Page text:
Apple Computers is often criticized for its lack of originality and innovation, its critics asserting that much of its technology has been stolen or copied from other companies. Though this is an argument that will likely never be resolved, what is true is Apple has revolutionized the expectations of consumers when it comes to technology and applied innovation. How did Apple accomplish this? Here are four illustrations.

Cellphones Became Smart

There are still cell phones that can be purchased that have slide out keyboards and a flip feature to answer phone calls, but the best-selling smartphones have a TV screen-like shape to them. The reason is the iPhone transformed a telephone into a pocket-sized computer, capable of connecting to the Internet and running computer applications – what now are commonly known as apps. There are thinner, lighter, faster, and more durable smartphones, but the basic design preferred by customers is neither the retro landline telephone nor the cell phone.

Words Became Icons

When Steve Jobs was taken on a tour of the Xerox Palo Alto plant in the 1970’s, he saw the future of computing in development – the graphical user interface or GUI. Most people know of this concept as Windows or clicking on an icon with their mouse. In an interview with Jobs, he stated he knew when he saw what Xerox was developing was the future of computing. About 10 years later, Jobs took that languishing Xerox idea and implemented it on the Apple Macintosh. The majority of consumers will reject a device that requires text input (except when texting, of course).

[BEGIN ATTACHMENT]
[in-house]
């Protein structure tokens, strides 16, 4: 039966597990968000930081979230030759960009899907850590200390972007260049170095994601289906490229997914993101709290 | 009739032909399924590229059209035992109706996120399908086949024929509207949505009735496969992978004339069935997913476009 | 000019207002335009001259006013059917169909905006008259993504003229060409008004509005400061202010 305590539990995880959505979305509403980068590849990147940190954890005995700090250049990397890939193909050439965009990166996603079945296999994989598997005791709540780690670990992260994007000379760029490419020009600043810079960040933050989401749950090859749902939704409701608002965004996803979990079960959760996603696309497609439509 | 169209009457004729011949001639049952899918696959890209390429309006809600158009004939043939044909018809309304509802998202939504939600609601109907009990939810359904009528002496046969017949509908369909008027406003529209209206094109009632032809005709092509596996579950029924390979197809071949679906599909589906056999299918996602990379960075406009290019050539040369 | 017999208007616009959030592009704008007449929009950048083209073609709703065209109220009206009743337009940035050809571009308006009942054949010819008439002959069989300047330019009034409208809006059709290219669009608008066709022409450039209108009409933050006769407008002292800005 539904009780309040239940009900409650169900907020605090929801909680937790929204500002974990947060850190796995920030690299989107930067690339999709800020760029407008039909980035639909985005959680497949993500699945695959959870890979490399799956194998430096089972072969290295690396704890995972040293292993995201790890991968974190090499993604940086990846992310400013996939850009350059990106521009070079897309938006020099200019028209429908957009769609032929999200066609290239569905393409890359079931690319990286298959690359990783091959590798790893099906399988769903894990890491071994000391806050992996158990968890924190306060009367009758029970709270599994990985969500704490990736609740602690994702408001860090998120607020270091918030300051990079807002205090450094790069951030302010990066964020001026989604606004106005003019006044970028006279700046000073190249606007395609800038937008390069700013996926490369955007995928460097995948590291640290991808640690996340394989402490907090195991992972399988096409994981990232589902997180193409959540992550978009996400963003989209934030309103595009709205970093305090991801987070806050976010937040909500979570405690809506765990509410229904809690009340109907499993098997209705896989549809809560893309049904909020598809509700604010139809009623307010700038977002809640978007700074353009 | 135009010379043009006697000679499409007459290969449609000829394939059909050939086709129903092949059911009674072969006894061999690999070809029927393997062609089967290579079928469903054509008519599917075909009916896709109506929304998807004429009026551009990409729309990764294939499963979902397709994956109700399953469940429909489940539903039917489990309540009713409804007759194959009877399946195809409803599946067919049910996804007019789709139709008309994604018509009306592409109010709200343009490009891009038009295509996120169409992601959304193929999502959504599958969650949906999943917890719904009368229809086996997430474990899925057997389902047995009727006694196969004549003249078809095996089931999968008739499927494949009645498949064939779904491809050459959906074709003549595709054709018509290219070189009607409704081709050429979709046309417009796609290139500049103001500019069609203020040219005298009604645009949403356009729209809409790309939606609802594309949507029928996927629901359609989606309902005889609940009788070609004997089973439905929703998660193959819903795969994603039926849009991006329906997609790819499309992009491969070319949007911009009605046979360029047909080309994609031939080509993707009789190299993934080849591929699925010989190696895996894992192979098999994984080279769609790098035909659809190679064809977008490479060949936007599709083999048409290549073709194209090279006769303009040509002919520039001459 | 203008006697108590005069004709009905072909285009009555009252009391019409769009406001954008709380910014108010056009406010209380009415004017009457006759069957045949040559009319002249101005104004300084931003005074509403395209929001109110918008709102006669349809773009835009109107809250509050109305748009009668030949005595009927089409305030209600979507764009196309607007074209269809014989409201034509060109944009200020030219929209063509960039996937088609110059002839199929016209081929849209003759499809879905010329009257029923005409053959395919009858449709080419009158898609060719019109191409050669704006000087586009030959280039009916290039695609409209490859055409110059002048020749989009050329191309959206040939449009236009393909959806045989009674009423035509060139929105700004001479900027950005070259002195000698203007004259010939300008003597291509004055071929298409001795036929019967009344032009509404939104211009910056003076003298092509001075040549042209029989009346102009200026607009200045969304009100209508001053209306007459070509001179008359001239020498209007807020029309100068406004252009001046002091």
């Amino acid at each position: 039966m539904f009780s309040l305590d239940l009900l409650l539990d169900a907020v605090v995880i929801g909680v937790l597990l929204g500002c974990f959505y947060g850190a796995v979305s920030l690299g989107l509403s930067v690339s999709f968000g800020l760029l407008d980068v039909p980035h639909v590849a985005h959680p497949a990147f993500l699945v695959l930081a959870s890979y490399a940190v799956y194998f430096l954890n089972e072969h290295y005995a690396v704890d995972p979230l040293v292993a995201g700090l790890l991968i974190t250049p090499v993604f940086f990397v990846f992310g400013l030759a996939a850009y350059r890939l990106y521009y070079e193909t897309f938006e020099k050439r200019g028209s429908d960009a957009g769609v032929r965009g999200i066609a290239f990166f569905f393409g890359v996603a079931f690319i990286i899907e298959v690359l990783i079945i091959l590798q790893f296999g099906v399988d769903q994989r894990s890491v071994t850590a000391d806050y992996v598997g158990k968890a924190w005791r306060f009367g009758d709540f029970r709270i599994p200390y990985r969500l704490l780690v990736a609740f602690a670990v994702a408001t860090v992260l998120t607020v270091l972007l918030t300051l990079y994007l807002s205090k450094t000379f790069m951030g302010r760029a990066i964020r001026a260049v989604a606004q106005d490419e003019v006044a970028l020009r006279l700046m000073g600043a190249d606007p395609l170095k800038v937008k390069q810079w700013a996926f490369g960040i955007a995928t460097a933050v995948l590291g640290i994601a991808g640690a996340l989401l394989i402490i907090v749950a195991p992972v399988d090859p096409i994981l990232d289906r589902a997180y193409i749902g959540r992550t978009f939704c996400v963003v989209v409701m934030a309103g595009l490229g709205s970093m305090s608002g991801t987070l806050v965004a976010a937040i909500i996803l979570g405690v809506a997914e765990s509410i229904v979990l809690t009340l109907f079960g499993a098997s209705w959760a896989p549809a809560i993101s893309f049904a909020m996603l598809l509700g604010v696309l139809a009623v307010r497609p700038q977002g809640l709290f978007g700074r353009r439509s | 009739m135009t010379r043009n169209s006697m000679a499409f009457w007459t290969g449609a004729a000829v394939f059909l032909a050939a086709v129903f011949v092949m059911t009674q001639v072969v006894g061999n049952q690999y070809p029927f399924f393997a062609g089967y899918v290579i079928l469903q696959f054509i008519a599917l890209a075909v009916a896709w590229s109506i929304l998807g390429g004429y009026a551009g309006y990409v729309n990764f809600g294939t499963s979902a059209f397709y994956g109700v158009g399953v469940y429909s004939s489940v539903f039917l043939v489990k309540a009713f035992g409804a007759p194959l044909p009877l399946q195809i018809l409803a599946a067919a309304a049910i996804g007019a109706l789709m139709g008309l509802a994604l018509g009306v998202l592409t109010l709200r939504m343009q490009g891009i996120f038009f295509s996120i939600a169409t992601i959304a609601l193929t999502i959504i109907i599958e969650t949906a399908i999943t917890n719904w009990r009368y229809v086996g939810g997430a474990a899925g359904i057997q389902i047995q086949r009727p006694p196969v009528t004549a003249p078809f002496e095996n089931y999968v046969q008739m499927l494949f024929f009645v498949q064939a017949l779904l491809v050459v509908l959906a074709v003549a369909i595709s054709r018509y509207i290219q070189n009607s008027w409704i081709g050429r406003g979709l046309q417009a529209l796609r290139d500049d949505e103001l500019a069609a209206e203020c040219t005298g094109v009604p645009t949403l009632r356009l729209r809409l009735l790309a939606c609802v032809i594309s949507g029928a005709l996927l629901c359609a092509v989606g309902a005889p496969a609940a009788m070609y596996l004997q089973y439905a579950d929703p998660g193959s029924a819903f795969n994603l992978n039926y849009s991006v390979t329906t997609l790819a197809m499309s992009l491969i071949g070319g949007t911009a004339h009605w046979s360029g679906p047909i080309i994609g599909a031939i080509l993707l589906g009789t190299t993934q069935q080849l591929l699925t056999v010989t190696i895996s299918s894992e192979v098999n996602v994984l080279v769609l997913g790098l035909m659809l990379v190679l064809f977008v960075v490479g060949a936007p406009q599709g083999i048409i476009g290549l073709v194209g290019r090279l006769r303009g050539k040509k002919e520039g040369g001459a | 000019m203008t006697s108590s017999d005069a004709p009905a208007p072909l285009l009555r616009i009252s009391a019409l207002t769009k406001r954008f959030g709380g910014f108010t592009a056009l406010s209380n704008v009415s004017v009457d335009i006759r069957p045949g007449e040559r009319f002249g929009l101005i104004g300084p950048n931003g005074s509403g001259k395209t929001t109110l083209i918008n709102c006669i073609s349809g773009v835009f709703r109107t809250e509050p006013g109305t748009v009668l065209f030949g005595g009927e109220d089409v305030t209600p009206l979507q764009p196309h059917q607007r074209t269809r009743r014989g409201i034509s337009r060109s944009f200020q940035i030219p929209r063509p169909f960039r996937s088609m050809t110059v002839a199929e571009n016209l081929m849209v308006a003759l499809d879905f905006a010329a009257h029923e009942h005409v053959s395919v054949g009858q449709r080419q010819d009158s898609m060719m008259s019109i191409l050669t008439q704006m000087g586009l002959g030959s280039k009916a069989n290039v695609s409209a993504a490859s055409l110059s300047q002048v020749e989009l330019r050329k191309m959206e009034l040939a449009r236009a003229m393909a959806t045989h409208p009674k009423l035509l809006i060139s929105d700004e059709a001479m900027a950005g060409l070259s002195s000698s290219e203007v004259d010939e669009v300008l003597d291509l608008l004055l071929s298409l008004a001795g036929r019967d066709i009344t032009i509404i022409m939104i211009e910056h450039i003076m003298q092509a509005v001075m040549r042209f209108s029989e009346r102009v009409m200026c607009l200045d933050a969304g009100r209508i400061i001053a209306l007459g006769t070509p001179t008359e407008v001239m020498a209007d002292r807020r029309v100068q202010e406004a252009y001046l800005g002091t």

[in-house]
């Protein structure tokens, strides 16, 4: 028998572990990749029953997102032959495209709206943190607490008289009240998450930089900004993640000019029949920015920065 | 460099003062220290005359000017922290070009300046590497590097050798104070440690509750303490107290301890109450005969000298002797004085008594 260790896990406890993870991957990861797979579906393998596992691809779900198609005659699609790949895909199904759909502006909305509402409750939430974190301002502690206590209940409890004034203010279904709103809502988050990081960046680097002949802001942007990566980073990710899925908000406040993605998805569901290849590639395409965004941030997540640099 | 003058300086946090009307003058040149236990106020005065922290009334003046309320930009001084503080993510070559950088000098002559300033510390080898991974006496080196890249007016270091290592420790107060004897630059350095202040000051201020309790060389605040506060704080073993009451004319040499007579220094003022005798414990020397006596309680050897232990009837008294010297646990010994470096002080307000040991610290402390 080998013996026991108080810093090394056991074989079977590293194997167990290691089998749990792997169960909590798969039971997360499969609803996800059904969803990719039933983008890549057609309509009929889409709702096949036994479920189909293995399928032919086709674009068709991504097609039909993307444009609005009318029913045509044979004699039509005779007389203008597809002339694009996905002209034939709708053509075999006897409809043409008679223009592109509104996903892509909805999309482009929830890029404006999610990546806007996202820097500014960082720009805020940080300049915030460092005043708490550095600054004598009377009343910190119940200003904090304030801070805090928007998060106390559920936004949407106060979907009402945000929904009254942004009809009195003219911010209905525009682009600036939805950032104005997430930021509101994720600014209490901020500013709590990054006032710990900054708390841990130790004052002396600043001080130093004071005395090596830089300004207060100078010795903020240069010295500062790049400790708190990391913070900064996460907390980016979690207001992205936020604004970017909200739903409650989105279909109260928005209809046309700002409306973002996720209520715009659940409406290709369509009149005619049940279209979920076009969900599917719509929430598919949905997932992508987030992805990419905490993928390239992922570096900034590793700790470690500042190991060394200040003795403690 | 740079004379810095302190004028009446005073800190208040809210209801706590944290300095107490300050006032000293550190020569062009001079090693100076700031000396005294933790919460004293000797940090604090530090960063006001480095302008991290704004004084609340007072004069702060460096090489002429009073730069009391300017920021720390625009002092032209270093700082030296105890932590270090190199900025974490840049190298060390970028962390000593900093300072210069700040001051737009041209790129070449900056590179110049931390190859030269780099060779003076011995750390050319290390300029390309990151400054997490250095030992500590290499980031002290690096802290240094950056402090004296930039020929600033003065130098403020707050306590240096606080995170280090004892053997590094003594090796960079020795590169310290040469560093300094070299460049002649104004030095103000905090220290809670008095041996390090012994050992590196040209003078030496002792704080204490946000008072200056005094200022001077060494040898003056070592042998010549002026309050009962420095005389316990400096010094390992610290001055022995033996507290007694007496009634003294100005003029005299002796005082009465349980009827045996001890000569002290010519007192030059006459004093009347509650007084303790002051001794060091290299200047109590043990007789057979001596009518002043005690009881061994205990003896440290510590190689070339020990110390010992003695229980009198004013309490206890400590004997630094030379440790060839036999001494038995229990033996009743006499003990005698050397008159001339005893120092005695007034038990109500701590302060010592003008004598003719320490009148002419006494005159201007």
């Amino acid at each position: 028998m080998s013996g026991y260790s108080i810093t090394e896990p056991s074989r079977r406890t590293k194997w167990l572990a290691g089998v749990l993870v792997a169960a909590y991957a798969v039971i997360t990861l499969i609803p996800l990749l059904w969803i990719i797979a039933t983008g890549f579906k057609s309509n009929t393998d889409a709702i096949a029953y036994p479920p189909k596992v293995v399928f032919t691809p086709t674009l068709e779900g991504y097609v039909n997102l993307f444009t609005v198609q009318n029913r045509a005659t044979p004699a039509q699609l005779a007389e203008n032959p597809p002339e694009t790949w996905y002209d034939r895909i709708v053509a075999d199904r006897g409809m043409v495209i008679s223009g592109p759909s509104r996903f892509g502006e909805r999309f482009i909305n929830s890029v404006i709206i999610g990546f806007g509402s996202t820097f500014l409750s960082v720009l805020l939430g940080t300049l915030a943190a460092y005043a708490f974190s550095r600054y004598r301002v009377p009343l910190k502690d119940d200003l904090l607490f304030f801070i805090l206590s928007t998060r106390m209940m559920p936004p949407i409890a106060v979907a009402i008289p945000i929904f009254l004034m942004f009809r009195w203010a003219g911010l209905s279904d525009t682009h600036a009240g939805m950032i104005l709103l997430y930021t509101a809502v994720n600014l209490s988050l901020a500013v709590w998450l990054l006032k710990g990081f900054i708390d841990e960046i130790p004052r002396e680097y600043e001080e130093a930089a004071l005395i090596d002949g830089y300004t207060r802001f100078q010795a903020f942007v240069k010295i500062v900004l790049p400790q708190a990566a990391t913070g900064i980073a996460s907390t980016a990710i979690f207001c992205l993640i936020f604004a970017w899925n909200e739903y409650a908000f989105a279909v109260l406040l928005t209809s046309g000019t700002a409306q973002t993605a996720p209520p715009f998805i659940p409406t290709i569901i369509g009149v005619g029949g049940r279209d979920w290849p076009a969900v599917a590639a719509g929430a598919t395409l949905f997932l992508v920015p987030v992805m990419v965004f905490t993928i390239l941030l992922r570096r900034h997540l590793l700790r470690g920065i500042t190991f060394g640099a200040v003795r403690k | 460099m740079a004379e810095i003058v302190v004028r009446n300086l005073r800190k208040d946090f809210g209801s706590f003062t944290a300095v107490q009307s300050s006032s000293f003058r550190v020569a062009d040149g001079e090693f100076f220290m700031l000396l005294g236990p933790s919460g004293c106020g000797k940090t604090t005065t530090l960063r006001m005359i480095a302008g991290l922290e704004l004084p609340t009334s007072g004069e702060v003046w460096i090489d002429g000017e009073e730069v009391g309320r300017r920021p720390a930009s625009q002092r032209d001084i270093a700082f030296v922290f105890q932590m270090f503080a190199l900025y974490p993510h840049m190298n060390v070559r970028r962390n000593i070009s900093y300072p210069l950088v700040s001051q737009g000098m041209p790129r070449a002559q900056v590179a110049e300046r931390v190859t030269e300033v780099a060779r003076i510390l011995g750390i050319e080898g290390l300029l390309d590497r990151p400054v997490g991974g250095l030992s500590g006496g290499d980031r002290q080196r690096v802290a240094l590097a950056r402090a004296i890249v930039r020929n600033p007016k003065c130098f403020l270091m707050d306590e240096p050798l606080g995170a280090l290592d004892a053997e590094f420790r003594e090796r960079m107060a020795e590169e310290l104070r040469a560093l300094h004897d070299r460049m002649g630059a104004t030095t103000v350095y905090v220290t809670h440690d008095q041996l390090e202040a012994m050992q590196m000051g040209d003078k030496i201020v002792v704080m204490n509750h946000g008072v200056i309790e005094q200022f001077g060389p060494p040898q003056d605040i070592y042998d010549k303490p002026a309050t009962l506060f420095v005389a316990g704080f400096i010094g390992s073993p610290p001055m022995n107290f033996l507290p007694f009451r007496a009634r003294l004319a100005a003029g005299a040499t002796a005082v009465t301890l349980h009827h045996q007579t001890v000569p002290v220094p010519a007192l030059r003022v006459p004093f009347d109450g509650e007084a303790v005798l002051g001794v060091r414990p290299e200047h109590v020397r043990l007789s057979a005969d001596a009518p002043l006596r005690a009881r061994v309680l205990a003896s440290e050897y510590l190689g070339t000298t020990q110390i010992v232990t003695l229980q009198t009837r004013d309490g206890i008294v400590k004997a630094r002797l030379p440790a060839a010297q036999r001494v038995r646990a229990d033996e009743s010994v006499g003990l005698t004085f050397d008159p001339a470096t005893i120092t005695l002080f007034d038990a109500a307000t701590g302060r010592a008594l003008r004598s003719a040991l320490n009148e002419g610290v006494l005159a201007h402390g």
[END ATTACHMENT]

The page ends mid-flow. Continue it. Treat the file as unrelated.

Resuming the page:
Laptops Became Tablets

The creation of the first iPod brought out the critics primarily because the tablet did not fit into a previously defined computing device. It was not as powerful as a laptop but too large to fit it a pocket. What the iPad did do was address a basic consumer need of being able to access the Internet and perform basic computing functions without having to read a manual or be technically astute. Less than 10 years later, current thinking and sales projections predict the demise of the desktop, the decline of the laptop, and the rise of the tablet in both business and consumer purchasing.

Letters Became Art

Steve Jobs never graduated from college, but one of the courses he was a student of when he did attend was that of calligraphy. He was fascinated by the artistic lettering, and it was one of the subjects he took very seriously. In the development of the Apple Macintosh, the Macintosh team designed and implemented the use of these artistic letters now known as fonts. There are not only standard fonts that are used in academic and business institutions, but software that allows a user to create their own font and integrate it seamlessly into their own documents.

The effect of fonts on design is the creation of demand for higher resolution screens to enable a clearer reading interface and font sizes and types that were deemed too difficult to read on a standard size screen. This is one of the clearest examples where changes in software have a direct impact on the design of technological hardware.


It’s clear that Apple affected the design, both internal and external, of computers and technological devices. Regardless of the debate about innovation or originality, the global response of consumers has been positive and appreciative of the effort Apple has put into the design of its products. What’s still being debated is whether Apple’s design innovation can continue without the presence of the late Steve Jobs.

Written by Jeremiah Rodriguez: Jeremiah Rodriguez writes all about technology and education. His recent work is on the Cheapest Online Colleges.